7 Mobile Home Residency Laws Every Owner Should Be Aware About

7 Mobile Home Residency Laws Every Owner Should Be Aware About

October 16, 2019 Off By Glespynorson

As a mobile homeowner you not only have a right to know the laws that govern living in a mobile home, but it’s also in your best interests to know what the laws are. Only then can you fully understand your rights, along with the rights of any mobile home park you live in.

When it comes to mobile home park tenant rights california has laws for mobile home owners, as well as mobile park owners.

To give you a heads up on these important laws, we’ll cover 7 such laws that you should know before enrolling to live in a mobile home park.

#1 – A Rental Agreement Must Be Offered

Even if you’re buying the mobile home, if it’s situated in a mobile home park and you plan to reside in the park, you’ll be leasing the land the home is on. For this reason, the park must offer you a rental agreement, stating the amount of rent, fees, length of the tenancy, plus park rules and regulations. Also, you should receive a copy of the MRL (Mobile Home Residency Law), so you fully understand your rights.

#2 – You Can Be Charged Additional Fees On Top Of Rent

There can be additional fees on top of your rent and utilities for services rendered, but these fees must be stipulated in your rental agreement. If the park plans to introduce a new fee that’s not in your current agreement, management must give you 60 days written notice informing you of the proposed new fee before they start charging it to you.

#3 – The Mobile Home Park Is Responsible For Park Upkeep

When it comes to all the common areas of the mobile home park, management is fully responsible for the maintenance, repair, cleaning and general upkeep of the park. This also includes the pruning or removal of trees on your specific lot, if a public code enforcement inspector deems the tree to be a hazard and poses a potential health and safety violation. As a tenant, you must respect the park, as well as keep your mobile home and lot in good order.

#4 – Park Rules & Regulations Are Enforceable Under the MRL

The rules and regulations of a mobile home park run congruently with your rental agreement. These rules are enforceable under Mobile Home Residency Law. Home parks require rules and regulations to ensure the park is looked after, property respected, common areas are looked after, noise levels are kept to a minimum, and just general regulation of park conduct. Rules and regulations are also necessary to guarantee all residents live in peace and harmony with one another. Hundreds of people live in mobile home parks, so some form of “law and order” is essential to keep things running smoothly.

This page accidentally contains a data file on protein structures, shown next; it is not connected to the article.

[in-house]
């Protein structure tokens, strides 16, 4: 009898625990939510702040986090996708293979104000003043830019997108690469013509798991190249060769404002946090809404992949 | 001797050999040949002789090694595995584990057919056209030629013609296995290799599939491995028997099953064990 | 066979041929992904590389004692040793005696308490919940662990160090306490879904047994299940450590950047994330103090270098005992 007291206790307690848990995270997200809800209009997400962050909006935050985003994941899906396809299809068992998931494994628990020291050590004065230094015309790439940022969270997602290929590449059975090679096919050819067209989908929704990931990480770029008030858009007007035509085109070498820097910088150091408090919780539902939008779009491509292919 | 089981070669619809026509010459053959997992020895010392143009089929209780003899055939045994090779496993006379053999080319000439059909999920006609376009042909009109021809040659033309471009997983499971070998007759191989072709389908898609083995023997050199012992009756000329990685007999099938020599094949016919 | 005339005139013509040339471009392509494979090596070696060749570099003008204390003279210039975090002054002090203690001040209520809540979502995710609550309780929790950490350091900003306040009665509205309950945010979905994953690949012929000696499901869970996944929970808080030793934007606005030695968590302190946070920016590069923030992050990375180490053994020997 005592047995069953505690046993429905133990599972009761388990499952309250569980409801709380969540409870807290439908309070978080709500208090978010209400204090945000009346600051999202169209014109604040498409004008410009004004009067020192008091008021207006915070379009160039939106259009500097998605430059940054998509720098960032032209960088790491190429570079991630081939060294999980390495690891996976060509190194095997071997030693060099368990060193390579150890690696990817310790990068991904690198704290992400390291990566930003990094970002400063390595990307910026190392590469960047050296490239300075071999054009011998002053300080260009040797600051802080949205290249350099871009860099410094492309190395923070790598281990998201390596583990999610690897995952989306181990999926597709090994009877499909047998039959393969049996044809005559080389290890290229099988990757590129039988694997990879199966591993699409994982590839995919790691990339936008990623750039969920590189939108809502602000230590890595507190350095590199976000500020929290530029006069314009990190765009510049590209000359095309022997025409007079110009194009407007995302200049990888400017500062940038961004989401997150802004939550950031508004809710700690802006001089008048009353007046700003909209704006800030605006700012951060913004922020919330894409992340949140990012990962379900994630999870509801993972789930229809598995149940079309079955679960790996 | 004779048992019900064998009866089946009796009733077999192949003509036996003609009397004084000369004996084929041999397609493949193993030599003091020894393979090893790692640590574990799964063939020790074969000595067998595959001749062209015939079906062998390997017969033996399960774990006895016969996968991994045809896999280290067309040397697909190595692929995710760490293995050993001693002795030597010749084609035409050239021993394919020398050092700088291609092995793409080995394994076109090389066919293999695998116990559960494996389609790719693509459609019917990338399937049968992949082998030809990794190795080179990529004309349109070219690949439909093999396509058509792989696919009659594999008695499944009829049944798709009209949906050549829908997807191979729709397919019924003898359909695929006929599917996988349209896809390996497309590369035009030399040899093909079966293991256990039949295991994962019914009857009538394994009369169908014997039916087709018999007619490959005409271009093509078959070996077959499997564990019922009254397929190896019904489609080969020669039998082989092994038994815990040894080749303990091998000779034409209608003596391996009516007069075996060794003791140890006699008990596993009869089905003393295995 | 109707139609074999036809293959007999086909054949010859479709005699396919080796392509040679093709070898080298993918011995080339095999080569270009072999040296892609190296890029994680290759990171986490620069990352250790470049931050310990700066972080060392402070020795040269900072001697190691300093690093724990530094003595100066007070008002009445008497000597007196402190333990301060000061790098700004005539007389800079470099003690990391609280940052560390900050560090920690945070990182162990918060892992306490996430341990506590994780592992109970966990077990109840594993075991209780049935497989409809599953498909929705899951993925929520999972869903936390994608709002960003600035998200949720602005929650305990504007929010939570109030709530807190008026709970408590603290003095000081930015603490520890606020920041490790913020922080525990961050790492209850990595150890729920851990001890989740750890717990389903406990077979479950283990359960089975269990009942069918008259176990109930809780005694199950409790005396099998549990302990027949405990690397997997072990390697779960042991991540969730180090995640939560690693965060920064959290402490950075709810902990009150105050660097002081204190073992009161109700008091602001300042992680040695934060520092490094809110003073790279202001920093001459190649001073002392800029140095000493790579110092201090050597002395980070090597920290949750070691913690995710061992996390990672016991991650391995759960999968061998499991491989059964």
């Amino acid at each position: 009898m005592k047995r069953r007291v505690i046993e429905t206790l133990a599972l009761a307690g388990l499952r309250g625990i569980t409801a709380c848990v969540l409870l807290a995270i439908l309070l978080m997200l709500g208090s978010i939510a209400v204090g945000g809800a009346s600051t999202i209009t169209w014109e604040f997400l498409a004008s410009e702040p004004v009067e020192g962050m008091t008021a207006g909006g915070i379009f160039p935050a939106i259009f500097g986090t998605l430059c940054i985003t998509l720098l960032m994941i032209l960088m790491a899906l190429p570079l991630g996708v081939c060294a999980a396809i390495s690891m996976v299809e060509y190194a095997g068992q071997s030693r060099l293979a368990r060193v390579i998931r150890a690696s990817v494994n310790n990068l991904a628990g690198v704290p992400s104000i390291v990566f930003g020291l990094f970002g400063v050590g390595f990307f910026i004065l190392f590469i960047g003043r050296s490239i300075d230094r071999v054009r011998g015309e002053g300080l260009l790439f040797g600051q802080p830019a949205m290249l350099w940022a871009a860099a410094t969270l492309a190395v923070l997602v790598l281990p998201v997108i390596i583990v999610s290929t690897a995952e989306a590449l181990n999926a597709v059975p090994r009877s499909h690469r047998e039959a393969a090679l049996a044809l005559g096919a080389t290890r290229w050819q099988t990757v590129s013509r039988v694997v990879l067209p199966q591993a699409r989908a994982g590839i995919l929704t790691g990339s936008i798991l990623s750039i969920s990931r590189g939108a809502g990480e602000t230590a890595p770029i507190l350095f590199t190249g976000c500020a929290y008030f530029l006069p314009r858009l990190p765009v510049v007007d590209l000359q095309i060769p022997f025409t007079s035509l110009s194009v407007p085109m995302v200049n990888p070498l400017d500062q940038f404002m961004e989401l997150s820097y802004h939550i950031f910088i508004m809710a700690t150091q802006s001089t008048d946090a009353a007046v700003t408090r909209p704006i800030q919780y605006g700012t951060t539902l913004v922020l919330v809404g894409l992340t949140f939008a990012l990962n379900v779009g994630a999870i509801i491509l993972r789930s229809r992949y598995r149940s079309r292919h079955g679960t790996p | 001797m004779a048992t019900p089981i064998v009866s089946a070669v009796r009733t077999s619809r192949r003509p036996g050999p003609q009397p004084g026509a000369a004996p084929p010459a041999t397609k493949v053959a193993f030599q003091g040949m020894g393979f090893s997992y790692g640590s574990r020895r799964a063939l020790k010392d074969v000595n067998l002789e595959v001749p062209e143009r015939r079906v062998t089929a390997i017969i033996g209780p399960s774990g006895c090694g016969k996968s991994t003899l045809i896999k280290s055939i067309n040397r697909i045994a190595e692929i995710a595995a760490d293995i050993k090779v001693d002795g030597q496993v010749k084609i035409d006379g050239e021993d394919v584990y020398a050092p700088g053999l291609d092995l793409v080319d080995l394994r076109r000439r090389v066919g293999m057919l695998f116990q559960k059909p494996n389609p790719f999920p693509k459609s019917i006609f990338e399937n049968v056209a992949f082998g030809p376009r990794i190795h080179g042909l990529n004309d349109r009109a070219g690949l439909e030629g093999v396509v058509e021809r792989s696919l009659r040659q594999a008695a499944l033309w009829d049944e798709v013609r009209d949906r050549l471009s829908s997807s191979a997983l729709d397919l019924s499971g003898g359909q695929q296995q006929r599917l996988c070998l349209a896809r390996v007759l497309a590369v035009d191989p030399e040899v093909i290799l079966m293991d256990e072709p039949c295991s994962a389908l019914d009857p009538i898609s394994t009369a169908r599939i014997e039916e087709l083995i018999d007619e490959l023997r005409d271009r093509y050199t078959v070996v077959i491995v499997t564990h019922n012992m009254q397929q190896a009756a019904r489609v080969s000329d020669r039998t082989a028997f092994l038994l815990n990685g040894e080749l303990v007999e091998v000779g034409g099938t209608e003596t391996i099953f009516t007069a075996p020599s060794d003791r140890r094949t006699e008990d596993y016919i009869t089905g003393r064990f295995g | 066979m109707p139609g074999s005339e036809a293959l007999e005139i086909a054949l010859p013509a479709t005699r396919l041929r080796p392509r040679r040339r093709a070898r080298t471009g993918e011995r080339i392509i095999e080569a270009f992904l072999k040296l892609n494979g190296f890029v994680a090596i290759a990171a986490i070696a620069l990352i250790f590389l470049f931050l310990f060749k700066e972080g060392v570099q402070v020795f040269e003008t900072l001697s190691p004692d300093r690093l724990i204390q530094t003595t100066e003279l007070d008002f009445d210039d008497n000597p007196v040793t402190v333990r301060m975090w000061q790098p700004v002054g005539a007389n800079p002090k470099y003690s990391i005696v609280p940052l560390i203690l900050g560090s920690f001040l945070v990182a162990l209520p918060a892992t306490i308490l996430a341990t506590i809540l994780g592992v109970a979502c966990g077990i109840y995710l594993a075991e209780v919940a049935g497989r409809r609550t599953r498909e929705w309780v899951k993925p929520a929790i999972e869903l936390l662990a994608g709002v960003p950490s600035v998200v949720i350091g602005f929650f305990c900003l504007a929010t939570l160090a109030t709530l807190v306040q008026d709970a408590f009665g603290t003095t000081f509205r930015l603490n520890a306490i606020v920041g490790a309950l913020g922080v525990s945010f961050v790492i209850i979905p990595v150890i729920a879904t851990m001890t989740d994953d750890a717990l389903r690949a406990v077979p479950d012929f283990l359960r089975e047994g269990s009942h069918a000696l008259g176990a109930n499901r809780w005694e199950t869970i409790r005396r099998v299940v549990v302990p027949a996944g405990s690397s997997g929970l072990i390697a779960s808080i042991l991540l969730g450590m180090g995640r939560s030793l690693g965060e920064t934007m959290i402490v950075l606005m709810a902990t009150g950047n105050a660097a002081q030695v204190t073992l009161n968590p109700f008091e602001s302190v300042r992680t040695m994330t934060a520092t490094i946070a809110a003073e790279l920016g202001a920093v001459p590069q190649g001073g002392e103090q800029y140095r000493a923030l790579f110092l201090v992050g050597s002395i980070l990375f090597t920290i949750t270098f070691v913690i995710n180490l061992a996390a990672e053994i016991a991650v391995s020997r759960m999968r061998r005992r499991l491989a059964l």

#5 – Your Home May Be Subject To Inspection

The HCD (Department of Housing and Community Development) might inspect your mobile home for any code violations. They can do this once every 7 years, or sooner if there has been a complaint filed under the Mobile Parks Act. Inspectors cannot enter your home unless you invite them inside. For non-life threatening violations, these must be corrected in 30 to 60 days, but violations that cause an immediate threat must be rectified immediately.

#6 – You Can Be Evicted From a Mobile Home Park

It doesn’t matter whether you rent the mobile home you’re living in or own your home, you can still be evicted from a mobile home park. Some reasons for eviction could include:

  • Your general conduct within the park continually affects the quality of living of the other residents, such as excessive noise on a regular basis
  • You are regularly late in paying rent, park fees and utilities, or don’t pay at all
  • You have violated local law and ordinance and have not complied by rectifying an issue
  • You have committed a criminal offence inside the park
  • And more…

#7 – When a Park Closes Down

In areas where permits are not required to close down a mobile home park, then park owners/management must give residents 12 months written notice of intention to close. If the park acquires permits in areas where permits are required, then 6 months written notice must be given. In the case of the latter, local jurisdiction may require the park to assist residents with the cost of relocation.